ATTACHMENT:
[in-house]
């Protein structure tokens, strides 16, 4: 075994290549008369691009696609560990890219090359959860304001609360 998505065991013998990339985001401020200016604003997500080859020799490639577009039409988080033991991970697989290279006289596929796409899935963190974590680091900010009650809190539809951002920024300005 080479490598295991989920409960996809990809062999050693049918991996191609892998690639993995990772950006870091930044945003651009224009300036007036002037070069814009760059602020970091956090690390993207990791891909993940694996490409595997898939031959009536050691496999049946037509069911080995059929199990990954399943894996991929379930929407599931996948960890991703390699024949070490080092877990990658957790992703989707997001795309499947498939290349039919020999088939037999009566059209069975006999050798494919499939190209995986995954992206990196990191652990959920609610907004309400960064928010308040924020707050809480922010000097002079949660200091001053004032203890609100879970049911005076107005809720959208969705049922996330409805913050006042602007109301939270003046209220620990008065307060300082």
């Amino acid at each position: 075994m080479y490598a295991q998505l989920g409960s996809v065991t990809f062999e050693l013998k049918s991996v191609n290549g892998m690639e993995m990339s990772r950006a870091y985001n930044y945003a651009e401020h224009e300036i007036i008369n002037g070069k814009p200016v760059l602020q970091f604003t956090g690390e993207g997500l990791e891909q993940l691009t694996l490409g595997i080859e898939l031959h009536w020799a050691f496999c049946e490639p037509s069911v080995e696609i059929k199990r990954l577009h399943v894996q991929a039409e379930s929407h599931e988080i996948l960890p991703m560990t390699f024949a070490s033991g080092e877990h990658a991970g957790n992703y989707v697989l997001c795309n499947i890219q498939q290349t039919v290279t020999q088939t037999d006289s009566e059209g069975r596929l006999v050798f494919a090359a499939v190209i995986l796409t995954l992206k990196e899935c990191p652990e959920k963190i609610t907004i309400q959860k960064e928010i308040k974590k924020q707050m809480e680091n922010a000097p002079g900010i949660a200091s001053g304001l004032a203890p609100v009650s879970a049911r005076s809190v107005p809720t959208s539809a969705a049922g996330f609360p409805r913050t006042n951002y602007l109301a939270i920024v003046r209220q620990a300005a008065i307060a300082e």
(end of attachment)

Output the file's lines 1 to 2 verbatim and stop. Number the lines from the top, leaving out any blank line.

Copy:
[in-house]
């Protein structure tokens, strides 16, 4: 075994290549008369691009696609560990890219090359959860304001609360 998505065991013998990339985001401020200016604003997500080859020799490639577009039409988080033991991970697989290279006289596929796409899935963190974590680091900010009650809190539809951002920024300005 080479490598295991989920409960996809990809062999050693049918991996191609892998690639993995990772950006870091930044945003651009224009300036007036002037070069814009760059602020970091956090690390993207990791891909993940694996490409595997898939031959009536050691496999049946037509069911080995059929199990990954399943894996991929379930929407599931996948960890991703390699024949070490080092877990990658957790992703989707997001795309499947498939290349039919020999088939037999009566059209069975006999050798494919499939190209995986995954992206990196990191652990959920609610907004309400960064928010308040924020707050809480922010000097002079949660200091001053004032203890609100879970049911005076107005809720959208969705049922996330409805913050006042602007109301939270003046209220620990008065307060300082």